“It is with great sadness that I’ve come to realise the Conservative Party is no longer the party I joined over 20 years ago.” These were the words of Sam Gyimah, announcing his defection to the Liberal Democrats. It is this tension that has permeated the recent defections of six MPs to the Lib Dems – to what extent are these MPs really born-again Liberals? Or are they using the transition of the party to the home of Remainers to protect their careers?
Since Chuka Umunna, the former rising star of New Labour, joined the Lib Dems in June, five other MPs from across the House of Commons have followed his lead. Angela Smith, Luciana Berger and Sarah Wollaston were all formerly members of TIG/Change UK/TIG for Change/Pink Floyd, and as such it was entirely expected that they would join the Lib Dems. Dr Philip Lee and Sam Gyimah, who both joined directly from the Conservatives without going through TIG purgatory, are the source of more contention among party members. Lee in particular was not popular with a large number of party activists, who having seen off Tim Farron as leader were then less than thrilled to welcome an MP with a lukewarm record on same-sex marriage and a particularly contentious opinion towards screening refugees for HIV. Lee’s defection prompted the chair of the LGBT+ Lib Dems to resign from the party in protest, and the poor handling of the row by party leadership led to Jo Swinson being heckled from the generally church-like party conference floor (although I can confirm swift shushing silenced the heckler).
However, Sam Gyimah’s defection should be just as troubling for the party faithful. I was present at his unveiling at party conference in Bournemouth, and despite the rapturous applause he received from the activist base, his speech at no point suggested he had ‘seen the light’ of liberalism. Gyimah’s speech detailed his journey within the Conservative party, leading up to his support for a second referendum and his expulsion from the parliamentary party, along with twenty of his colleagues, for supporting the Benn Act to prevent No Deal. At this point, Gyimah recalled that he spoke to Jo Swinson, a long-term friend and now party leader, and asked if the Lib Dems would stand aside in his East Surrey seat and allow him a better shot at being re-elected as an Independent MP. When this was refused, Gyimah suddenly realised that, in fact, the Lib Dems were the party for him. Gyimah is a noted social liberal, who had numerous problems with his local Conservative association, but his views on economic issues and other political stances are less in-tune with Lib Dem activists than former soft Labour MPs, like Chuka Umunna, who has become very popular with the membership very quickly.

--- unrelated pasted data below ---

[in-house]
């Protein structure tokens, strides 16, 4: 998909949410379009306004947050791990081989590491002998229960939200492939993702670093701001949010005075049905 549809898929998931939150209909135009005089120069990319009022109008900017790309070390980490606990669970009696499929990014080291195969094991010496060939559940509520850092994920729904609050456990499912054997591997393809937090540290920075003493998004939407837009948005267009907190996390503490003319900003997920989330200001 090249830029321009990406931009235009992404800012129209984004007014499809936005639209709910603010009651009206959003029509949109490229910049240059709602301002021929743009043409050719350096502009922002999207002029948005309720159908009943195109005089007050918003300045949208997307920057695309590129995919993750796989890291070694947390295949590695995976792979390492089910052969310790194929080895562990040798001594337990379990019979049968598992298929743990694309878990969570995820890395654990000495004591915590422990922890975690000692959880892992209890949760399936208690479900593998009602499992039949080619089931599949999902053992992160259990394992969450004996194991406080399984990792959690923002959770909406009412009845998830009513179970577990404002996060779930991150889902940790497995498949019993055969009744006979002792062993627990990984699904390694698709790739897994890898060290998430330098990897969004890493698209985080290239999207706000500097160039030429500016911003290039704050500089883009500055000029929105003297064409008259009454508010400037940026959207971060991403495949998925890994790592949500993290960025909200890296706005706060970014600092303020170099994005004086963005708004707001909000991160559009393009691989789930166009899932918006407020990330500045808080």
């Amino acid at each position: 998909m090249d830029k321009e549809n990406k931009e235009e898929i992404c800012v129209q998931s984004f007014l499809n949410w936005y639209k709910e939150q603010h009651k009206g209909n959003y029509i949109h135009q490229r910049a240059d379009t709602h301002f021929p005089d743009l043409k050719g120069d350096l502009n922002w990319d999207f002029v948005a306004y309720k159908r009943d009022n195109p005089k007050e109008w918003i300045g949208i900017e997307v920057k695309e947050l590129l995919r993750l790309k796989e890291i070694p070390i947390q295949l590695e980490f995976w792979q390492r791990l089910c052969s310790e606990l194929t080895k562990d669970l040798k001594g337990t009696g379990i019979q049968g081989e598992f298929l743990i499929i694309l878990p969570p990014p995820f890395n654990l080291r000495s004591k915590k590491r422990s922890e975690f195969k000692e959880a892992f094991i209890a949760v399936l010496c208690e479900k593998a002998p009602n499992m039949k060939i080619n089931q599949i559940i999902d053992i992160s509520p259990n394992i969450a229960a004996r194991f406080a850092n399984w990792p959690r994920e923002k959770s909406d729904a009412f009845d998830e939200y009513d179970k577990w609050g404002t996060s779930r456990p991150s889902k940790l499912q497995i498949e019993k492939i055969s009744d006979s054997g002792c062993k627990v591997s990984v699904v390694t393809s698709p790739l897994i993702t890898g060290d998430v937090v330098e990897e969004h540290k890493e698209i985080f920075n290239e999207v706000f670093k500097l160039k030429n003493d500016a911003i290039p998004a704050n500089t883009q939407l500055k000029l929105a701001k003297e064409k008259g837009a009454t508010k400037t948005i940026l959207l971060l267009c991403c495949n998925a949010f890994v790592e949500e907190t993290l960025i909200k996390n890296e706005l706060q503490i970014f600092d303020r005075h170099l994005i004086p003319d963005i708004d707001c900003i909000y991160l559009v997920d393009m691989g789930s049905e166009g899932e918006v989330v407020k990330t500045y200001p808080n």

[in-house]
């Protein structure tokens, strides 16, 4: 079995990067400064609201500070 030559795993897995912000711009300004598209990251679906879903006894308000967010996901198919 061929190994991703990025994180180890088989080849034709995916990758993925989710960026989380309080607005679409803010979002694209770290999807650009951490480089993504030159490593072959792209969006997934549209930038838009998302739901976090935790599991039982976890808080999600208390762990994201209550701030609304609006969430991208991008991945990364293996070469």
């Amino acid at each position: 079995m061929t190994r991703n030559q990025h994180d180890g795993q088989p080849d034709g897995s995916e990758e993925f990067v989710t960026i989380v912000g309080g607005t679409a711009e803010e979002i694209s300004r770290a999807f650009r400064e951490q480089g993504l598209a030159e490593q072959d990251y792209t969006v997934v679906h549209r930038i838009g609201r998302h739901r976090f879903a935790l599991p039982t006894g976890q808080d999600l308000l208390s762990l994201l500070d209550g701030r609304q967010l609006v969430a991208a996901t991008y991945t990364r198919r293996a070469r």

Without the unifying hatred of Brexit, it is unclear how much the Lib Dems in their current incarnation would agree about. The Lib Dems have always been the most passionately pro-European party of the UK, and so their position now as the most passionately pro-Remain party is a logical step. The decision to campaign in a general election to revoke Article 50 and stop Brexit entirely, confirmed at conference, was not, however, a moment of blind joy for most party members. Many conference attendees understood the reservations of speakers against the plan to revoke, and for at least some, their support for the policy is based upon the assumption that the Lib Dems will not win a majority in Parliament, meaning that Revoke is instead a purely strategic move. Polling since the change in policy does not seem to reflect any kind of backlash from the voters, at least so far. After all, how many Lib Dem voters wanted a second referendum so they could vote to leave again? By cutting out the ‘middle-man’ of a referendum, the Lib Dems have stolen Labour’s conference thunder.
Despite the focus on Brexit, it would be unfair to characterise, as some have, the Lib Dems as a single-issue party in the same fashion as the Brexit Party (who are of course completely different from Nigel Farage’s UKIP and their previous calls for American-style healthcare, for example). Over the course of the conference, plenty of distinctive and exciting domestic policy was passed. A practical plan to make Britain ‘net zero carbon’ by 2045; a re-training fund for all to deal with the looming spectre of technology-based unemployment; trialling guaranteed minimum income (a modified form of Universal Basic Income) – all these are practical, evidence-based and would make Britain a better country. The question that remains is to what extent the New Lib Dems support these policies – and how much Brexit is doing to paper over the cracks.